The U.S. government estimates the total population at 55.1 million (July 2017 estimate). According to the most recently available estimates, approximately 88 percent are Theravada Buddhists. Approximately 6 percent are Christians (primarily Baptists, Roman Catholics, and Anglicans, along with several small Protestant denominations). Muslims (mostly Sunni) comprise approximately 4 percent of the population. NGOs and the government estimate the overwhelmingly Sunni Muslim Rohingya population at 1.1 million. According to the UN High Commissioner for Refugees, this includes more than 800,000 stateless individuals in northern Rakhine State, prior to the outbreak of violence in October 2016. As of December, international organizations estimated 300,000 Rohingya remain in Rakhine State. There are small communities of Hindus and practitioners of traditional Chinese and indigenous religions. There is a very small Jewish community in Rangoon.

There is significant demographic correlation between ethnicity and religion. Theravada Buddhism is the dominant religion among the majority Bamar ethnic group and among the Shan, Rakhine, Mon, and numerous other ethnic groups. Christianity is dominant among the Kachin, Chin, and Naga ethnic groups. Christianity also is practiced widely among the Karen and Karenni ethnic groups, although many Karen and Karenni are Buddhist and some Karen are Muslim. People of South Asian ancestry, who are concentrated in major cities and in the south central region, are predominantly Hindu or Muslim, although some are Christian. Islam is practiced in Rakhine State and in Rangoon, Irrawaddy, Magwe, and Mandalay Divisions by some Bamar and ethnic Indians as well as ethnic Kaman and Rohingya. Chinese ethnic minorities generally practice traditional Chinese religions and to a lesser extent Islam and Christianity. Traditional indigenous beliefs are practiced among smaller ethnic groups in the highland regions.

Section II. Status of Government Respect for Religious Freedom

Legal Framework

The constitution states that every citizen is equally entitled to freedom of conscience and the right to freely profess and practice his or her religious beliefs. The constitution limits those rights if they threaten public order, health, morality, or other provisions of the constitution. It further provides that every citizen has the right to profess and practice his or her religion if not contrary to laws on security, law and order, community peace, or public order and morality.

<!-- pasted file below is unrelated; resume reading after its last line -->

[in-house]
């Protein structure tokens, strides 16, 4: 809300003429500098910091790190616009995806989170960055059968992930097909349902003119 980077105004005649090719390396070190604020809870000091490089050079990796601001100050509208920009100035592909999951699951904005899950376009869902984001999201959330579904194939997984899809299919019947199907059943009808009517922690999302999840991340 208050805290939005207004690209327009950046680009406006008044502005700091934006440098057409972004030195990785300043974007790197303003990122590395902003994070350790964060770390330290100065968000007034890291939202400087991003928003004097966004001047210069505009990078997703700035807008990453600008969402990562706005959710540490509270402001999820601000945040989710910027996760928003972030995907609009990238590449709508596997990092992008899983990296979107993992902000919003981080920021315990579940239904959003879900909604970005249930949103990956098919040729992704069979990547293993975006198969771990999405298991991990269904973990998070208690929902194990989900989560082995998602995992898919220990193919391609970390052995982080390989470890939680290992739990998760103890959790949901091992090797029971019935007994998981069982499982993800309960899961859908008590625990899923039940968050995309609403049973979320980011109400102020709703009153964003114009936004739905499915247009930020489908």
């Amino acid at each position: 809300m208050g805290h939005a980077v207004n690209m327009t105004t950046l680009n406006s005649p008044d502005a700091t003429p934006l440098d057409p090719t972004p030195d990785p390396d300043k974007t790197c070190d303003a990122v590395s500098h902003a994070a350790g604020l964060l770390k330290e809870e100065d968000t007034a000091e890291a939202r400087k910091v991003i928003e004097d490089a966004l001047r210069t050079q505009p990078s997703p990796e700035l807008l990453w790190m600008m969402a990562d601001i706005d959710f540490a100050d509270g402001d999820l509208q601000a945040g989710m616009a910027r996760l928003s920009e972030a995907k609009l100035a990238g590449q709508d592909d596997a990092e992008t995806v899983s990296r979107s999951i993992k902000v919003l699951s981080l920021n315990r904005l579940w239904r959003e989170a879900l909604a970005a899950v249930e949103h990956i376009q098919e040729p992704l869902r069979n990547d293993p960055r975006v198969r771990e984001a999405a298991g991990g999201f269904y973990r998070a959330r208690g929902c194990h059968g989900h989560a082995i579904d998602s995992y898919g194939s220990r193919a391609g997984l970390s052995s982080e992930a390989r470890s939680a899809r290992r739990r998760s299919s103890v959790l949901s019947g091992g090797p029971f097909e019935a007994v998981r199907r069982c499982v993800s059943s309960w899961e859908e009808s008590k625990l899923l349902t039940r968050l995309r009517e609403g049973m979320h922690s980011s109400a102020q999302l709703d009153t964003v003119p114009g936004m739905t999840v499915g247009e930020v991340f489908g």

The law prohibits deliberate and malicious speech or acts intended to outrage or wound the religious feelings of any class by insulting or defaming its religion or religious beliefs. The law also prohibits injuring, defiling, or trespassing on any place of worship or burial grounds with the intent to insult religion.

All organizations, whether secular or religious, are required to register to obtain official status. This official status is required for organizations to gain title to land, obtain construction permits, and conduct religious activities.

The law bars members of “religious orders” (such as priests, monks, and nuns of any religious group) from running for public office, and the constitution bars members of religious orders from voting. The government restricts by law the political activities and expression of the Buddhist clergy (sangha). The constitution forbids “the abuse of religion for political purposes.”

Although there is no official state religion, the constitution notes that the government “recognizes the special position of Buddhism as the faith professed by the great majority of the citizens of the Union.” The constitution “also recognizes Christianity, Islam, Hinduism, and Animism as the religions existing in the Union at the day of the coming into operation of this Constitution.”

The government bans any organization of Buddhist monks other than nine state-recognized monastic orders. Violations of this ban are punishable by immediate public defrocking and criminal penalties. The nine recognized orders submit to the authority of the SSMNC, the members of which are elected by monks.

The Ministry of Religious Affairs’ Department for the Perpetuation and Propagation of the Sasana (Buddhist teaching) oversees the government’s relations with Buddhist monks and schools.

Four laws passed in 2015 for the “protection of race and religion” remain in effect. The Buddhist Women Special Marriage law stipulates notification and registration requirements for marriages between non-Buddhist men and Buddhist women and stipulates obligations to be observed by non-Buddhist husbands and penalties for noncompliance. The Religious Conversion law regulates conversion through an extensive application and approval process. The Population Control Law allows for the designation of special zones for which population control measures could be applied, including authorizing local authorities to implement three-year birth spacing. The Monogamy Law bans polygamous practices, which were already criminalized under the country’s penal code.

The country is not a party to the International Covenant on Civil and Political Rights.

Government Practices